Coward’s Sail Away Found in 2008 Lost Musicals
The schedule of weekend-only performances, all at Sadler’s Wells’ Lilian Baylis Theatre, kicked off with Park Avenue this past Sunday (30 March 2008), continuing on 6, 13, 20, 26 and 27 April. Opened on Broadway in 1946, Park Avenue has music by Arthur Schwartz, lyrics by Ira Gershwin, and a book by George S Kaufman and Nunnally Johnson.
It’s a spoof on relationships and divorce amongst the wealthy upper classes, predating Company as a musical satire along similar lines. The score features the song “Don’t Be a Woman If You Can”. This production marks its European premiere, over 60 years since its initial two-month run at the Shubert Theatre in New York.
Park Avenue is followed by Noel Coward’s Sail Away, which plays 15, 22, 29 June and 5, 6, 12, 13 July 2008. Unlike Park Avenue, this show has seen the light of day in London before, although it hasn’t been back since its original production transferred from Broadway to the Savoy in 1962 (pictured) starring Elaine Stritch.
The show, hailed as Coward’s last fully written musical comedy, looks at the brash and bold American, Mimi Paragon, who is working as a hostess on a British cruise ship dealing with tourists, their children, phrase books and falling in love. The score includes songs such as “Useful (Useless) Phrases”, “The Passenger’s Always Right” and the title song, “Sail Away”.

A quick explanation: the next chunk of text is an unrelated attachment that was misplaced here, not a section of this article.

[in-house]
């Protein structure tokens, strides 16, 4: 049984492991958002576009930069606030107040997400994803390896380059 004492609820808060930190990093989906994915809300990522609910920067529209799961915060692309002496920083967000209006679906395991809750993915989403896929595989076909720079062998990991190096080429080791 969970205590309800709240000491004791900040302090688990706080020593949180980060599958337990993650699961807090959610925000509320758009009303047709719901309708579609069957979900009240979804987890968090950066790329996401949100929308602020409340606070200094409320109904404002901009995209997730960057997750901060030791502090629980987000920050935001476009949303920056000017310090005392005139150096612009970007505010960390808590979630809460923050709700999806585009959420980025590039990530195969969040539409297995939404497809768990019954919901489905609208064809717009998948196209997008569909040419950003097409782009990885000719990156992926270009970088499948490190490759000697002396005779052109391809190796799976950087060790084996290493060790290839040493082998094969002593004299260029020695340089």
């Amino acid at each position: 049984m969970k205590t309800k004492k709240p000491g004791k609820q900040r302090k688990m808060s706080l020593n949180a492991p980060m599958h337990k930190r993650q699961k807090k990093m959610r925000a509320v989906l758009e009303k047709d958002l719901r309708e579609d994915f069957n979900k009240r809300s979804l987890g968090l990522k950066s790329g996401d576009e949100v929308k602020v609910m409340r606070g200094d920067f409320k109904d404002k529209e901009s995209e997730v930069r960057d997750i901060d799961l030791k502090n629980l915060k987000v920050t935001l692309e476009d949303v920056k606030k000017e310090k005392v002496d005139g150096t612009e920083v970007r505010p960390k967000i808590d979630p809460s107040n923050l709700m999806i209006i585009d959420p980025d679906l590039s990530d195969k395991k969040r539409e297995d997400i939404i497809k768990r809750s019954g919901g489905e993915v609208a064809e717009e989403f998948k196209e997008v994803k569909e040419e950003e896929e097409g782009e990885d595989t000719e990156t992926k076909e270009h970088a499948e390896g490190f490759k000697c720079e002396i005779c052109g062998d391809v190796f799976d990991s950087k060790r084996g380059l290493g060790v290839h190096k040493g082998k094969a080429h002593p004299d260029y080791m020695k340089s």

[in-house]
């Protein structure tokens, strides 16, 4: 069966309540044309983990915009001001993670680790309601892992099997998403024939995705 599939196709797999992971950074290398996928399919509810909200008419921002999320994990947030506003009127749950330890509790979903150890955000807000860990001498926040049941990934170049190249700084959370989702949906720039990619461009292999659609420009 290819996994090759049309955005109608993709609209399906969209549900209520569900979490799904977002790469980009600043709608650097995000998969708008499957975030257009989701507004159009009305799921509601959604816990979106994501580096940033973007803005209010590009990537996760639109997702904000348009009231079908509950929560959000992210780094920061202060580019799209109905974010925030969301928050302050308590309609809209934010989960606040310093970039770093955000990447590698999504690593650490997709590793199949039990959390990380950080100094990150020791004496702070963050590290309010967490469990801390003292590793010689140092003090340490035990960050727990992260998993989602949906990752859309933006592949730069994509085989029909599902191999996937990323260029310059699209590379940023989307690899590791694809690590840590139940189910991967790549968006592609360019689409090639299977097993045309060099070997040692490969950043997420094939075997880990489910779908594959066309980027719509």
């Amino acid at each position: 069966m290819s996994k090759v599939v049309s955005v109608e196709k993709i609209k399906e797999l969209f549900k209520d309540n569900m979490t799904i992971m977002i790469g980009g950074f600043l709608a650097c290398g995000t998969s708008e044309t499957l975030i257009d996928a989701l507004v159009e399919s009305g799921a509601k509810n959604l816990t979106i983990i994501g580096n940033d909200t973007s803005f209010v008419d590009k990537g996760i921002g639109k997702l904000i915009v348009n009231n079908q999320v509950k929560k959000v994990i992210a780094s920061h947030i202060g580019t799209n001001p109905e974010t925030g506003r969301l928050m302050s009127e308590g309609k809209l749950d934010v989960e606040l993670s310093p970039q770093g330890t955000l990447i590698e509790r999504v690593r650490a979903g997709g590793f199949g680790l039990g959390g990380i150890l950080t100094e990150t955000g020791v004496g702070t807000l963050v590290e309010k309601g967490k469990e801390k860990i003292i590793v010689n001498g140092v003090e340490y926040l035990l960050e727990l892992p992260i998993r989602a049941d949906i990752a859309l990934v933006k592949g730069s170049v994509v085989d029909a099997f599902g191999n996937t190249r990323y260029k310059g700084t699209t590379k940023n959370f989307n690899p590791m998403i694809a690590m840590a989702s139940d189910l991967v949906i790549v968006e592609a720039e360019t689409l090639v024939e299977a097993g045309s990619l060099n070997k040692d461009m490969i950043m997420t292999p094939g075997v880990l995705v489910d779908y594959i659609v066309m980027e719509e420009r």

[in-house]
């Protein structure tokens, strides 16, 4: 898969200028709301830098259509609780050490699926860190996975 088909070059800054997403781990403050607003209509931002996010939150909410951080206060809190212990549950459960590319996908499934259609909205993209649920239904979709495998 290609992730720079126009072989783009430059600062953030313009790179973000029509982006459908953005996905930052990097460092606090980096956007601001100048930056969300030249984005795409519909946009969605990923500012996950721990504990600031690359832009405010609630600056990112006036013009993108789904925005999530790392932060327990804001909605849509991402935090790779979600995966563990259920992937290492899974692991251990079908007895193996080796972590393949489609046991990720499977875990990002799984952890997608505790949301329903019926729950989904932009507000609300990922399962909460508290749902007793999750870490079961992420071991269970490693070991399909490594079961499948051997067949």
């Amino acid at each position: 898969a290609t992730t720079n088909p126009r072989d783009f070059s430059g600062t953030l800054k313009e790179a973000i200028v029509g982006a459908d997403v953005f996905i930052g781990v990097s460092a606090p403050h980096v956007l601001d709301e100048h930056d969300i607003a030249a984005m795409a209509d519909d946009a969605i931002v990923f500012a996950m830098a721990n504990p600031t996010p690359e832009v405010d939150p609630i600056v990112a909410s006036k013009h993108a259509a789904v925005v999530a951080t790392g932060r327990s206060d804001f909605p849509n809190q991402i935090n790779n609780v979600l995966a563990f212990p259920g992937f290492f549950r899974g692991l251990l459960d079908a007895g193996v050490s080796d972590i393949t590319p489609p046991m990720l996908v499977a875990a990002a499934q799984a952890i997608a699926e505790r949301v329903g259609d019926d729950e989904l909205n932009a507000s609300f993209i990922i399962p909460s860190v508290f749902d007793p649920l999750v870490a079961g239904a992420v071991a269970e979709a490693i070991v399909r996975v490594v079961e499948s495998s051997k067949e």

Both musicals are performed semi-staged with piano accompaniment, with productions promised as being complete and unabridged. Each performance will be preceded by an introduction from guest presenters including Ian Marshall Fisher, Herbert Kretzmer, Mark Steyn and members of the writers’ families.
Previous Lost Musicals seasons have included shows such as Fanny (Harold Rome), Allegro (Rodgers & Hammerstein), Trouble In Tahiti (Leonard Bernstein), Greenwillow (Frank Loesser), Pipe Dream (Rodgers & Hammerstein), Out Of This World (Cole Porter), Love Life (Kurt Weill), A Tree Grows In Brooklyn (Arthur Schwartz) and Music in the Air (Jerome Kern).
Since founding the Lost Musicals in 1989, Marshall Fisher has worked closely with the estates and families of the writers to rediscover and reconstruct the shows. He spends several months each year in the US to do so, and as a result, has brought around 77 otherwise neglected Broadway shows to London, performed by over 1,500 actors and singers including Laura Michelle Kelly, Gavin Lee, Henry Goodman, Joanna Riding, Denis Quilley, Janie Dee, Desmond Barrit, Louise Gold and Tim Flavin. The Lost Musicals series format has been copied in the US.
- by Tom Atkins